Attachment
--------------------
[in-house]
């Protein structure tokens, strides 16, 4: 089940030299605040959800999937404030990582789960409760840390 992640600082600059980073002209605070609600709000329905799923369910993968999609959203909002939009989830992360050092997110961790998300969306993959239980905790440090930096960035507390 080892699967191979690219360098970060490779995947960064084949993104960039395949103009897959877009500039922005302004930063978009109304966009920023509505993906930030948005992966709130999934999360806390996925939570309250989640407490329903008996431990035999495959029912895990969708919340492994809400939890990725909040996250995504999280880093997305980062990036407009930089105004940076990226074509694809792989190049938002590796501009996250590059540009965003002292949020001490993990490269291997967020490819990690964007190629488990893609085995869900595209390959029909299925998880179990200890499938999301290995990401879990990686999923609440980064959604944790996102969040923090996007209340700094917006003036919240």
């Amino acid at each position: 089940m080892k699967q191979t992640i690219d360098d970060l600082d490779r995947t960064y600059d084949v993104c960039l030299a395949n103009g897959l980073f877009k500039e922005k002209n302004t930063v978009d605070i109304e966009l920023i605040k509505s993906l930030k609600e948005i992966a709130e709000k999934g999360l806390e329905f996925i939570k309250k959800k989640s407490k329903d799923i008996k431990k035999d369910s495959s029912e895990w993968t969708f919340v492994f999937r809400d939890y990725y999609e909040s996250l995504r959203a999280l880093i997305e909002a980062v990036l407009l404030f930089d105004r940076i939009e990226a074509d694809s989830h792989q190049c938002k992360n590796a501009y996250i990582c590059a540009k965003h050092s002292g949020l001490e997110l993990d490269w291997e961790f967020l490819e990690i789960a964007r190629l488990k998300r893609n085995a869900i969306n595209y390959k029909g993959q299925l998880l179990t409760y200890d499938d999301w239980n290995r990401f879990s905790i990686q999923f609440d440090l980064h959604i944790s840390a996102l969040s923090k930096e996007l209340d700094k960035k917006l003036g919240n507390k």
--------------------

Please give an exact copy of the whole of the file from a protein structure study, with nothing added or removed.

[in-house]
């Protein structure tokens, strides 16, 4: 089940030299605040959800999937404030990582789960409760840390 992640600082600059980073002209605070609600709000329905799923369910993968999609959203909002939009989830992360050092997110961790998300969306993959239980905790440090930096960035507390 080892699967191979690219360098970060490779995947960064084949993104960039395949103009897959877009500039922005302004930063978009109304966009920023509505993906930030948005992966709130999934999360806390996925939570309250989640407490329903008996431990035999495959029912895990969708919340492994809400939890990725909040996250995504999280880093997305980062990036407009930089105004940076990226074509694809792989190049938002590796501009996250590059540009965003002292949020001490993990490269291997967020490819990690964007190629488990893609085995869900595209390959029909299925998880179990200890499938999301290995990401879990990686999923609440980064959604944790996102969040923090996007209340700094917006003036919240």
């Amino acid at each position: 089940m080892k699967q191979t992640i690219d360098d970060l600082d490779r995947t960064y600059d084949v993104c960039l030299a395949n103009g897959l980073f877009k500039e922005k002209n302004t930063v978009d605070i109304e966009l920023i605040k509505s993906l930030k609600e948005i992966a709130e709000k999934g999360l806390e329905f996925i939570k309250k959800k989640s407490k329903d799923i008996k431990k035999d369910s495959s029912e895990w993968t969708f919340v492994f999937r809400d939890y990725y999609e909040s996250l995504r959203a999280l880093i997305e909002a980062v990036l407009l404030f930089d105004r940076i939009e990226a074509d694809s989830h792989q190049c938002k992360n590796a501009y996250i990582c590059a540009k965003h050092s002292g949020l001490e997110l993990d490269w291997e961790f967020l490819e990690i789960a964007r190629l488990k998300r893609n085995a869900i969306n595209y390959k029909g993959q299925l998880l179990t409760y200890d499938d999301w239980n290995r990401f879990s905790i990686q999923f609440d440090l980064h959604i944790s840390a996102l969040s923090k930096e996007l209340d700094k960035k917006l003036g919240n507390k």